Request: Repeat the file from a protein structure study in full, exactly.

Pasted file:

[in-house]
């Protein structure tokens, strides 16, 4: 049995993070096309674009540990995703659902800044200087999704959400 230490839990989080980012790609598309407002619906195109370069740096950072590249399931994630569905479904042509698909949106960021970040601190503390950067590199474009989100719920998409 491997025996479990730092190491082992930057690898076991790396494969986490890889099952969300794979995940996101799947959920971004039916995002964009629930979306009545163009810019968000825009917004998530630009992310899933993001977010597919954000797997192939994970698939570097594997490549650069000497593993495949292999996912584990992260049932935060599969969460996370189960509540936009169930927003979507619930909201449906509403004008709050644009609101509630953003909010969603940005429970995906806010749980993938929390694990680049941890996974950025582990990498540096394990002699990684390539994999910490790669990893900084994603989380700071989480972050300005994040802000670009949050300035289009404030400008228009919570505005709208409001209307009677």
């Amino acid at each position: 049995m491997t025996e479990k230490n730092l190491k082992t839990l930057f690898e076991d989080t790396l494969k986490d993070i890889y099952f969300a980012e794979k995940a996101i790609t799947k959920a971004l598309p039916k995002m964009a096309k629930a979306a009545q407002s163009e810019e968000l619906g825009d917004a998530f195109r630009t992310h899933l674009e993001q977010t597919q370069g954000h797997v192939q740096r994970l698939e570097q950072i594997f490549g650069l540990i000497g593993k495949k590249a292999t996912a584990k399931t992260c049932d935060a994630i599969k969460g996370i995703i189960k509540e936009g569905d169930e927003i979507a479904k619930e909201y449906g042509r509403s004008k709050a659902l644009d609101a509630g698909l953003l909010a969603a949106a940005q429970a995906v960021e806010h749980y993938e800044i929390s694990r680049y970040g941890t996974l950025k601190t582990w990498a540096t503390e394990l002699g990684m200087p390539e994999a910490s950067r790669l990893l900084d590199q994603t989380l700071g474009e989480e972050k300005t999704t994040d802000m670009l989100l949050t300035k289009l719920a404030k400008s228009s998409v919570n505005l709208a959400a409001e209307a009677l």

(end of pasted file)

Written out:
[in-house]
């Protein structure tokens, strides 16, 4: 049995993070096309674009540990995703659902800044200087999704959400 230490839990989080980012790609598309407002619906195109370069740096950072590249399931994630569905479904042509698909949106960021970040601190503390950067590199474009989100719920998409 491997025996479990730092190491082992930057690898076991790396494969986490890889099952969300794979995940996101799947959920971004039916995002964009629930979306009545163009810019968000825009917004998530630009992310899933993001977010597919954000797997192939994970698939570097594997490549650069000497593993495949292999996912584990992260049932935060599969969460996370189960509540936009169930927003979507619930909201449906509403004008709050644009609101509630953003909010969603940005429970995906806010749980993938929390694990680049941890996974950025582990990498540096394990002699990684390539994999910490790669990893900084994603989380700071989480972050300005994040802000670009949050300035289009404030400008228009919570505005709208409001209307009677």
């Amino acid at each position: 049995m491997t025996e479990k230490n730092l190491k082992t839990l930057f690898e076991d989080t790396l494969k986490d993070i890889y099952f969300a980012e794979k995940a996101i790609t799947k959920a971004l598309p039916k995002m964009a096309k629930a979306a009545q407002s163009e810019e968000l619906g825009d917004a998530f195109r630009t992310h899933l674009e993001q977010t597919q370069g954000h797997v192939q740096r994970l698939e570097q950072i594997f490549g650069l540990i000497g593993k495949k590249a292999t996912a584990k399931t992260c049932d935060a994630i599969k969460g996370i995703i189960k509540e936009g569905d169930e927003i979507a479904k619930e909201y449906g042509r509403s004008k709050a659902l644009d609101a509630g698909l953003l909010a969603a949106a940005q429970a995906v960021e806010h749980y993938e800044i929390s694990r680049y970040g941890t996974l950025k601190t582990w990498a540096t503390e394990l002699g990684m200087p390539e994999a910490s950067r790669l990893l900084d590199q994603t989380l700071g474009e989480e972050k300005t999704t994040d802000m670009l989100l949050t300035k289009l719920a404030k400008s228009s998409v919570n505005l709208a959400a409001e209307a009677l």